University of Arizona, Tucson doctoral student Sara Parker, alongside her adviser Sourav Ghosh (assistant professor of cellular and molecular medicine), have shed light on an unknown mechanism responsible for establishing polarity in developing nerve cells. This research, receiving life science funding from the National Institute of Health and Achievement Rewards for College Scientists Foundation, Inc. (awarded to Sara Parker), is allowing these scientists to understand how nerve cells make connections in the body.
Nerve cells, also known as neurons, contain an axon, or nerve fibre (a long, slender projection of the nerve cell used to transmit information between neurons), and dendrites (“branch-like” structures stemming from the nucleus of the neuron). When the “branches” of the dendrites connect with axons from other neurons, nerve cells combine to form complex communication networks responsible for simple, everyday reflexes as well as complicated networking systems in the brain.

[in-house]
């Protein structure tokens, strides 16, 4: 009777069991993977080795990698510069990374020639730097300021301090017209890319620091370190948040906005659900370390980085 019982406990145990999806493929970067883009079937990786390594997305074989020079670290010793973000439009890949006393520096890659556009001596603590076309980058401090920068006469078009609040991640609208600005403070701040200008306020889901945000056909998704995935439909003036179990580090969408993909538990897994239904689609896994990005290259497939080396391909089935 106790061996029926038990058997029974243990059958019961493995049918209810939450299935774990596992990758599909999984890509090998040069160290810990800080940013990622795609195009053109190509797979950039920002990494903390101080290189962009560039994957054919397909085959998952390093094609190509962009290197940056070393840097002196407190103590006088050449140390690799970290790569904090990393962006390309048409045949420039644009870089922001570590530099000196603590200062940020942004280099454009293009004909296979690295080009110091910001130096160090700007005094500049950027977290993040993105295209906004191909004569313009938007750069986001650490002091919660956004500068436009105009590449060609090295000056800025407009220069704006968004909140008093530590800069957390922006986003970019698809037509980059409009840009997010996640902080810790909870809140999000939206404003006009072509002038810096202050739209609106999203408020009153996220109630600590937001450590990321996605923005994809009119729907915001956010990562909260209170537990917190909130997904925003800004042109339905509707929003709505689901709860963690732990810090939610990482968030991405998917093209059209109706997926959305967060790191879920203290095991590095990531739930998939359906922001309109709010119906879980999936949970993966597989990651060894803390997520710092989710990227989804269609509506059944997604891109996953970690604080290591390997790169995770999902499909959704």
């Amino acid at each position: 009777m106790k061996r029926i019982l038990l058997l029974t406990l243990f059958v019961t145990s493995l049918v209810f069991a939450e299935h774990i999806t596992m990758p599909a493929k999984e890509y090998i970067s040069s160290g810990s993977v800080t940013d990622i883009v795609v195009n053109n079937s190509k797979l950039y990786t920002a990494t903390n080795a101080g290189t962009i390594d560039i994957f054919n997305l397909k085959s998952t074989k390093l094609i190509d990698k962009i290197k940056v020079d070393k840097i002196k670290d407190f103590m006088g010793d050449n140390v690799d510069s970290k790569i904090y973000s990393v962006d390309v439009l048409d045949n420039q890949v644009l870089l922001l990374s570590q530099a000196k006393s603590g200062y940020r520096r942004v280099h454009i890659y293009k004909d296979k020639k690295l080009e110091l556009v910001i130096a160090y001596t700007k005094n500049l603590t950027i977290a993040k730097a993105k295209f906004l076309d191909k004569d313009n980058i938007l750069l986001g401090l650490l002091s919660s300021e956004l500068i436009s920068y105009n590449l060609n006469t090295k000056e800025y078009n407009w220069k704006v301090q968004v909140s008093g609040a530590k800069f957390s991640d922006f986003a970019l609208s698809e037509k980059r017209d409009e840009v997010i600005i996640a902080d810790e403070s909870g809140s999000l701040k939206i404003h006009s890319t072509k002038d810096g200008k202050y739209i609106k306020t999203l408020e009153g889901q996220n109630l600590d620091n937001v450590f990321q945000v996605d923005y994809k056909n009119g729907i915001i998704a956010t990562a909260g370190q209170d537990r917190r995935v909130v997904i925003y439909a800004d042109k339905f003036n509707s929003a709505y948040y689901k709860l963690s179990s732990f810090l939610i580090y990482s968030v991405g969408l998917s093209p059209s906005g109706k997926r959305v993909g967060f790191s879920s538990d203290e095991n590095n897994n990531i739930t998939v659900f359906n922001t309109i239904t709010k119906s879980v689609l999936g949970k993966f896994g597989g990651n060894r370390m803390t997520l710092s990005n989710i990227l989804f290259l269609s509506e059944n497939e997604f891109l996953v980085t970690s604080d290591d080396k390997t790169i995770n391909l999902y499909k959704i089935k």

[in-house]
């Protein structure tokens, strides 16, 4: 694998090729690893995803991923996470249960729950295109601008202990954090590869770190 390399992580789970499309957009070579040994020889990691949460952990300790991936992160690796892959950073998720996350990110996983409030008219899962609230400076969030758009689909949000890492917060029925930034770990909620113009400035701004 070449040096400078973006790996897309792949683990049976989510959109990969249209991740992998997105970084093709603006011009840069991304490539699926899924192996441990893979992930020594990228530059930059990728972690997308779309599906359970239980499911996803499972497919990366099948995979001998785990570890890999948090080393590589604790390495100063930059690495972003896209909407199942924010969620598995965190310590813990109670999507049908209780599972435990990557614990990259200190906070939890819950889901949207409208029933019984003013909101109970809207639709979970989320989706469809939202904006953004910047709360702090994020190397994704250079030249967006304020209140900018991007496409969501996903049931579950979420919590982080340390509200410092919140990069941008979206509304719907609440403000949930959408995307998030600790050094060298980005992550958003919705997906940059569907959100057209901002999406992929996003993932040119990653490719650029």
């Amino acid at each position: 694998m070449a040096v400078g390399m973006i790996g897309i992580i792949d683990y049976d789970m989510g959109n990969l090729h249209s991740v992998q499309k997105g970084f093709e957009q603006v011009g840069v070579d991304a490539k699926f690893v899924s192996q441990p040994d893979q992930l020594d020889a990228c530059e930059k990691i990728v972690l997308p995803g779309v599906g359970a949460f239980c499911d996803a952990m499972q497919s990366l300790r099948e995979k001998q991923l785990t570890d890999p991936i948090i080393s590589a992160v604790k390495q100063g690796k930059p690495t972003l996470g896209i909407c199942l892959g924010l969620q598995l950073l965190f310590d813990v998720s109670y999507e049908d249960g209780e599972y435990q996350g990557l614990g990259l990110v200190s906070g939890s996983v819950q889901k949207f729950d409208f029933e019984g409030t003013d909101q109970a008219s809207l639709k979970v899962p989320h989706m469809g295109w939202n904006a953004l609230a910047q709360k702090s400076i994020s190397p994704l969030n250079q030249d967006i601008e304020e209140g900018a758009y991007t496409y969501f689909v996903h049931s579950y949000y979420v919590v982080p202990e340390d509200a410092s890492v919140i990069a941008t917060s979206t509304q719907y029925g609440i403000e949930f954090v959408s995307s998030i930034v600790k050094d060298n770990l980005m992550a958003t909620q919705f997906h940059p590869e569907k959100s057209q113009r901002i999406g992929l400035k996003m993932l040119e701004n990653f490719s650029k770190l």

From a recent publication in the journal Proceedings of the National Academy of Sciences on Aug. 12, Parker (pictured left, courtesy of Beatriz Verdugo/UANews) and Ghosh revealed important findings regarding these tree-like nerve cells. Newborn nerve cells contain a long and short version of the same signalling cell, which ultimately makes the decision which end of the neuron will be the “plus” side and which the “negative” side. This unknown mechanism establishes the polarity in these developing nerve cells.
According to Sourav Ghosh, "We show that wiring a neuronal circuit is much more complex than previously thought. The process has a built-in robustness that explicitly defines which part of the cell is ‘positive’ and which is 'negative. If we understand this mechanism, we could think about methods to spur new axons after the original ones were severed in a traumatic spinal cord injury, for example.”
(Nerve cells combining to form neural networks, courtesy of Sarah Parker)
Understanding how these connections are made can not only reveal information for spinal cord injuries, but could also aid in the development of cures for neurodegenerative diseases such as Alzheimer's.
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